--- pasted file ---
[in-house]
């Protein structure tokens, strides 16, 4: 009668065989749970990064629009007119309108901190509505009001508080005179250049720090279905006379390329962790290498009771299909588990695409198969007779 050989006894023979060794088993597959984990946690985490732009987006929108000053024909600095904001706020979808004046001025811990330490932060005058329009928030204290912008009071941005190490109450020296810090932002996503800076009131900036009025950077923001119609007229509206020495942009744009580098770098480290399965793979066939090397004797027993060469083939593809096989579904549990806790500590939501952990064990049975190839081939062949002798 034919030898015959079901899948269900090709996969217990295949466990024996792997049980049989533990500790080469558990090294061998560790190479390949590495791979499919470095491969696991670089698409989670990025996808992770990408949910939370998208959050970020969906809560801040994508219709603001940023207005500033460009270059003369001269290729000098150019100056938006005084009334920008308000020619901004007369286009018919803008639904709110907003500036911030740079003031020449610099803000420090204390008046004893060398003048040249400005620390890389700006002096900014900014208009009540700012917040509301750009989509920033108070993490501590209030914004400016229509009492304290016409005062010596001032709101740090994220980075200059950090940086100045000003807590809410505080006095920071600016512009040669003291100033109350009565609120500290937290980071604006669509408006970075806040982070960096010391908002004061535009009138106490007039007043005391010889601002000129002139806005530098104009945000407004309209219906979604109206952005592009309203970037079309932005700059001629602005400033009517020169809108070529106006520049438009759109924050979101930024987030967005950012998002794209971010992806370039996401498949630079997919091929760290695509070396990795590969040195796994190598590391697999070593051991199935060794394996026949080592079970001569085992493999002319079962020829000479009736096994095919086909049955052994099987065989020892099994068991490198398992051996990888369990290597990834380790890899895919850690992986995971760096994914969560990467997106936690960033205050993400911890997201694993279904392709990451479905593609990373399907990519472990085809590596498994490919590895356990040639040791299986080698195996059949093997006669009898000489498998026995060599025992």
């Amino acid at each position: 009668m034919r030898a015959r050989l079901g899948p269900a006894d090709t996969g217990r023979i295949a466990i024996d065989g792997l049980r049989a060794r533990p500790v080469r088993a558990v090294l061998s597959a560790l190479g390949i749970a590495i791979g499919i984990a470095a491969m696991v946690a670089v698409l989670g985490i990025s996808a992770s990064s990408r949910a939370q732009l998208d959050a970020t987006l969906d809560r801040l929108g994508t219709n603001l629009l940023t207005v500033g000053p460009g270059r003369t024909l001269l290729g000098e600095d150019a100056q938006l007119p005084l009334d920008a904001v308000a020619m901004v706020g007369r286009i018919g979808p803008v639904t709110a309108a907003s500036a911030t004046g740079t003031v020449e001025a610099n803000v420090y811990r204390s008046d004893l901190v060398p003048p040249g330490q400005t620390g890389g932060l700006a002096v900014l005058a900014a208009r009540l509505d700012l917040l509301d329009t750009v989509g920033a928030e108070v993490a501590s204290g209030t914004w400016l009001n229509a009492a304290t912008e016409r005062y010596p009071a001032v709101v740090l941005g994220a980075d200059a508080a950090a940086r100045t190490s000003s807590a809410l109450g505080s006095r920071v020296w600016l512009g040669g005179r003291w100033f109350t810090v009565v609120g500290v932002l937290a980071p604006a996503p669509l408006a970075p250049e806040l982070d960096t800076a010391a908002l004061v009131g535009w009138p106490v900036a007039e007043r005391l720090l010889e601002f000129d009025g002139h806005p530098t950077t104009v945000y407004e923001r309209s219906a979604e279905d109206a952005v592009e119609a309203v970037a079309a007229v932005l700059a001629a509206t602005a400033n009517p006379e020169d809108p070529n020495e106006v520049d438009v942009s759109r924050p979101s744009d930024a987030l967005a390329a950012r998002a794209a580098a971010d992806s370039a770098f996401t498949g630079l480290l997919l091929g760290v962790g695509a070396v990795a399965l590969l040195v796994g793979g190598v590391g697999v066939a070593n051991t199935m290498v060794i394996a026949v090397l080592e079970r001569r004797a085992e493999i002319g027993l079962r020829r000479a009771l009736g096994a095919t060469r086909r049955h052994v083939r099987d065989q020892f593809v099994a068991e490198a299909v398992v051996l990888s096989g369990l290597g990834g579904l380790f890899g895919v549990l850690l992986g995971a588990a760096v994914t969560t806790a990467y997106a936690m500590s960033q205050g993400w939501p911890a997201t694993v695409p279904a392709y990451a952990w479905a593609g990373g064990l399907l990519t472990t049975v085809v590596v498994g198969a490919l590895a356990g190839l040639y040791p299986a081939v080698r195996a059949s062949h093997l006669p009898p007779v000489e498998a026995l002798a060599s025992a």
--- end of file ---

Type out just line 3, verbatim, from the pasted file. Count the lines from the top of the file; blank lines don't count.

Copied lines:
């Amino acid at each position: 009668m034919r030898a015959r050989l079901g899948p269900a006894d090709t996969g217990r023979i295949a466990i024996d065989g792997l049980r049989a060794r533990p500790v080469r088993a558990v090294l061998s597959a560790l190479g390949i749970a590495i791979g499919i984990a470095a491969m696991v946690a670089v698409l989670g985490i990025s996808a992770s990064s990408r949910a939370q732009l998208d959050a970020t987006l969906d809560r801040l929108g994508t219709n603001l629009l940023t207005v500033g000053p460009g270059r003369t024909l001269l290729g000098e600095d150019a100056q938006l007119p005084l009334d920008a904001v308000a020619m901004v706020g007369r286009i018919g979808p803008v639904t709110a309108a907003s500036a911030t004046g740079t003031v020449e001025a610099n803000v420090y811990r204390s008046d004893l901190v060398p003048p040249g330490q400005t620390g890389g932060l700006a002096v900014l005058a900014a208009r009540l509505d700012l917040l509301d329009t750009v989509g920033a928030e108070v993490a501590s204290g209030t914004w400016l009001n229509a009492a304290t912008e016409r005062y010596p009071a001032v709101v740090l941005g994220a980075d200059a508080a950090a940086r100045t190490s000003s807590a809410l109450g505080s006095r920071v020296w600016l512009g040669g005179r003291w100033f109350t810090v009565v609120g500290v932002l937290a980071p604006a996503p669509l408006a970075p250049e806040l982070d960096t800076a010391a908002l004061v009131g535009w009138p106490v900036a007039e007043r005391l720090l010889e601002f000129d009025g002139h806005p530098t950077t104009v945000y407004e923001r309209s219906a979604e279905d109206a952005v592009e119609a309203v970037a079309a007229v932005l700059a001629a509206t602005a400033n009517p006379e020169d809108p070529n020495e106006v520049d438009v942009s759109r924050p979101s744009d930024a987030l967005a390329a950012r998002a794209a580098a971010d992806s370039a770098f996401t498949g630079l480290l997919l091929g760290v962790g695509a070396v990795a399965l590969l040195v796994g793979g190598v590391g697999v066939a070593n051991t199935m290498v060794i394996a026949v090397l080592e079970r001569r004797a085992e493999i002319g027993l079962r020829r000479a009771l009736g096994a095919t060469r086909r049955h052994v083939r099987d065989q020892f593809v099994a068991e490198a299909v398992v051996l990888s096989g369990l290597g990834g579904l380790f890899g895919v549990l850690l992986g995971a588990a760096v994914t969560t806790a990467y997106a936690m500590s960033q205050g993400w939501p911890a997201t694993v695409p279904a392709y990451a952990w479905a593609g990373g064990l399907l990519t472990t049975v085809v590596v498994g198969a490919l590895a356990g190839l040639y040791p299986a081939v080698r195996a059949s062949h093997l006669p009898p007779v000489e498998a026995l002798a060599s025992a």